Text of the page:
SEM Synergy Extras 10/15/2008
On this week’s episode of SEM Synergy (audio will be available soon), I talked to Brent D. Payne, creator of the viral marketing success story, Big Watah. Following the interview, Scott Polk, a member of the Big Watah campaign team, Susan and I riffed on the subject, looking at the viral marketing lessons that could be gleaned.
There is also a Big Watah article in this month’s SEO Newsletter which aims to deconstruct the events as they unfolded to see what strategies can be adopted by others. But even between the coverage on the radio show and the newsletter article, there is still more that can be said about viral marketing. Here’s a small collection for your reading enjoyment.
Communication on steroids
Viral marketing is akin to supercharged communication, often easiest leveraged through online channels. In the newsletter article, I mentioned Jennifer Laycock’s sound advice that when it comes to landing that viral success story, one important point to keep in mind is to try, try again. That recommendation came from part three of a fantastic four-part series Jennifer wrote about the top “commandments” of viral marketing.
In part one, Jennifer explained her recommendation to know your audience. One of the reasons that Big Watah took off so fast was because it was a fun and funny message that the SMX East audience could embrace. The message centered around one of their own and was easy to relate to.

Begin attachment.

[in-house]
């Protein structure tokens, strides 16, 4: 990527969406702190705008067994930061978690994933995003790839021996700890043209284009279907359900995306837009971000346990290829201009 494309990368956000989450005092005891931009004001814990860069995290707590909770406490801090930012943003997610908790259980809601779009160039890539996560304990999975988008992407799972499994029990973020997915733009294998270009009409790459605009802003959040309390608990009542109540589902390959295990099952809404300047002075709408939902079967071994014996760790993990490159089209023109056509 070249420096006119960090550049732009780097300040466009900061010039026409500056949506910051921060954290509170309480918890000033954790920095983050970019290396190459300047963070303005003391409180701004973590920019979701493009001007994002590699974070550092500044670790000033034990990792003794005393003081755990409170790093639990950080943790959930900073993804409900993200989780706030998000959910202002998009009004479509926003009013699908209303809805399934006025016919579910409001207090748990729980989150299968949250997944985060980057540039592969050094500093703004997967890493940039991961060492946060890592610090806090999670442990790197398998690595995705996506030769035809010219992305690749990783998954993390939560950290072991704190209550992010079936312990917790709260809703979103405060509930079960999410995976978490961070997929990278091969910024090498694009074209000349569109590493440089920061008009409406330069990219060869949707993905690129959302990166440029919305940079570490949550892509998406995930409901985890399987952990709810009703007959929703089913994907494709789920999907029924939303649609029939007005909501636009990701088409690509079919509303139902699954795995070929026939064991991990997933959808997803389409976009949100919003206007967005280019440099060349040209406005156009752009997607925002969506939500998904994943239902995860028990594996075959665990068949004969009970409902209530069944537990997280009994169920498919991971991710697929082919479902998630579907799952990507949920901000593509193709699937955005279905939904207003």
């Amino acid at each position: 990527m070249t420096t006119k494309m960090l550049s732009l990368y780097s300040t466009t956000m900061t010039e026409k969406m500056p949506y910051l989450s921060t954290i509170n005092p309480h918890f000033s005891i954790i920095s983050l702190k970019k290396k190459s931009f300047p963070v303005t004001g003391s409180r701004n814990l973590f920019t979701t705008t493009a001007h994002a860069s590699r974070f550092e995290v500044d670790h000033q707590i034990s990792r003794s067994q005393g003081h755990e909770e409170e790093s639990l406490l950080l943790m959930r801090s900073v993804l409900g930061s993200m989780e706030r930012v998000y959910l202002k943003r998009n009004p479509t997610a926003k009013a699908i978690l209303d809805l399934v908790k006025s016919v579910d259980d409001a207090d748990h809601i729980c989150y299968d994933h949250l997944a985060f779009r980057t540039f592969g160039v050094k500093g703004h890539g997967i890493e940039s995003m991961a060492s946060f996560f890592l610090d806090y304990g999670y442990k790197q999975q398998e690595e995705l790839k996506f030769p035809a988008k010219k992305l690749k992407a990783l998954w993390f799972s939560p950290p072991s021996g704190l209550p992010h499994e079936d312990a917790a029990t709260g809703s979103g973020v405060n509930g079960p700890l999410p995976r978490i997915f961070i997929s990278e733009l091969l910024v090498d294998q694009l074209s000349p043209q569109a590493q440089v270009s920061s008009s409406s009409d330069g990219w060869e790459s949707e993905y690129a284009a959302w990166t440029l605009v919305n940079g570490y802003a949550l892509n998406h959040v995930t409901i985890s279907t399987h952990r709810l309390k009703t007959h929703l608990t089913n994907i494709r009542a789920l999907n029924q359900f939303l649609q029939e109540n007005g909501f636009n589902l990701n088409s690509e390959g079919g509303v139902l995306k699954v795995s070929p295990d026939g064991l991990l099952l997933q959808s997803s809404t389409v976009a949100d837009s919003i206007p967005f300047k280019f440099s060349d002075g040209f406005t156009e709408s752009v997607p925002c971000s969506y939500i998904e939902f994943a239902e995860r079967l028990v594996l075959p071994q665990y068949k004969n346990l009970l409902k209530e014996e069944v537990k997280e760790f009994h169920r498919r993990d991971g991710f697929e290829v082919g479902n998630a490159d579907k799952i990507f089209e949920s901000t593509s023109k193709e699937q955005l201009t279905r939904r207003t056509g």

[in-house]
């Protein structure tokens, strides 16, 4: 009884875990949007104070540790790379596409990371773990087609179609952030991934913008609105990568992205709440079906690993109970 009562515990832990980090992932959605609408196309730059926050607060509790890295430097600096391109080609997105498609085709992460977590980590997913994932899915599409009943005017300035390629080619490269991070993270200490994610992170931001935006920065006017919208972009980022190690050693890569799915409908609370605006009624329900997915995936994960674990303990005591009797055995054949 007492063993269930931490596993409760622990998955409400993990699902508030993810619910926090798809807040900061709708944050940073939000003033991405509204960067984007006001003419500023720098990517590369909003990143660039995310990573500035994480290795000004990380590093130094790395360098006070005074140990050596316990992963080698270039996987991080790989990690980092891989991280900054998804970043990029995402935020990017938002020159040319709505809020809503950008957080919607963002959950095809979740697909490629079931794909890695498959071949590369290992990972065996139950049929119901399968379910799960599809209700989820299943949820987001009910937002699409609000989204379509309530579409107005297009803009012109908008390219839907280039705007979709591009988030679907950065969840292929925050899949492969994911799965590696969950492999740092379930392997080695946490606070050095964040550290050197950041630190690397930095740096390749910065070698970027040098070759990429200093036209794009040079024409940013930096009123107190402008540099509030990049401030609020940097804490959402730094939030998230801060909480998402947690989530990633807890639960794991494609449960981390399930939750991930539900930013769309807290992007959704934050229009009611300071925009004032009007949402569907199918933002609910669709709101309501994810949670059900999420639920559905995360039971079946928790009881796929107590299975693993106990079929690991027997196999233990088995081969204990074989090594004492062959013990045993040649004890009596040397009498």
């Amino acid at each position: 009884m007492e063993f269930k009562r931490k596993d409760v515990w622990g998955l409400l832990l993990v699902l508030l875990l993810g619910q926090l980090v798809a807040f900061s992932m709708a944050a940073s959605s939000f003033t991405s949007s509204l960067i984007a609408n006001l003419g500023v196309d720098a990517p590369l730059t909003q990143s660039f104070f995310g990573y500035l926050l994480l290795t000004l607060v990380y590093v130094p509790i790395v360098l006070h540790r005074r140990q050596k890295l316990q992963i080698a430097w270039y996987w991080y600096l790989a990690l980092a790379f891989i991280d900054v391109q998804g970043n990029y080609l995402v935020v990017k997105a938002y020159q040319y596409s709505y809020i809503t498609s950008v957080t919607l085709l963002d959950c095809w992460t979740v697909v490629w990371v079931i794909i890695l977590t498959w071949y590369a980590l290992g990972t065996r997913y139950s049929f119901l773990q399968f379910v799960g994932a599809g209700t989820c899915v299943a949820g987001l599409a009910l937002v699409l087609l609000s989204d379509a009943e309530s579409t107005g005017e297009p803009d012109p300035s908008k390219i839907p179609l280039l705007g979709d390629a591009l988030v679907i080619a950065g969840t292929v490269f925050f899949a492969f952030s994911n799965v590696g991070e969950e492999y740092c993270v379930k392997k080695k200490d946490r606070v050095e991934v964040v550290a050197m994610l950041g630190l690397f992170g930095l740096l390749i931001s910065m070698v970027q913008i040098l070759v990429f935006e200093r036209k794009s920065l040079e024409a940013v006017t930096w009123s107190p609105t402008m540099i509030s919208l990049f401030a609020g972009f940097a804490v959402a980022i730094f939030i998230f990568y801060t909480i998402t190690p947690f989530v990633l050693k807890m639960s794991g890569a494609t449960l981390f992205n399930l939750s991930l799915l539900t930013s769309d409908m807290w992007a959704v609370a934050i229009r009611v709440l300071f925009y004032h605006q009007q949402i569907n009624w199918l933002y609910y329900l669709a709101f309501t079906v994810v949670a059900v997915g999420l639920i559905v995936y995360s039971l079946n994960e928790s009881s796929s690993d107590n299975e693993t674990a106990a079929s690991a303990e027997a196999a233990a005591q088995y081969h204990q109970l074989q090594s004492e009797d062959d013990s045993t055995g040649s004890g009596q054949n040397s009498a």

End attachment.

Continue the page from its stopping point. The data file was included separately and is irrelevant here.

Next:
The New York Times has pointed out that the adage “know your audience” has taken on new meaning in today’s world. It now also encompasses knowing how your audience listens. Depending on the message and the means of the campaign, email, video, Facebook group or user-generated ad campaigns may all evoke different levels of interest and participation.
Get your audience to do the work for you
One of the beautiful byproducts of Big Watah was that most of the legwork was done by the audience themselves. On BigWatah.com and search.Twitter.com, you can see resulting flood of tweets that spread the message among the masses.
There’s also a sizable flickr set that could be used as content.
As explained on WebUrbanist.com, “Somewhere along the line, marketers came up with a brilliant solution: let the customers spread the word themselves.” Remember when Doritos aired a user generated ad during the 2007 Super Bowl and the ad became one of the top ten rated commercials of the game? Or the user-gen ad campaign credited with re-establishing the Nike brand among the younger demographic? Yup, it works.
Other great cases
Case study collector Marketing Sherpa highlighted its choice of the top 10 viral marketing campaigns of 2008, while a post over at iMediaConnection examines the stickiness tipping point and how viral marketing transfers from word-of-mouth to the Web. Big Watah is far from the only example of a successful viral campaign. Those interested in launching their own may find value in studying success stories — and not-so-success stories — to gain the insight that comes with experience.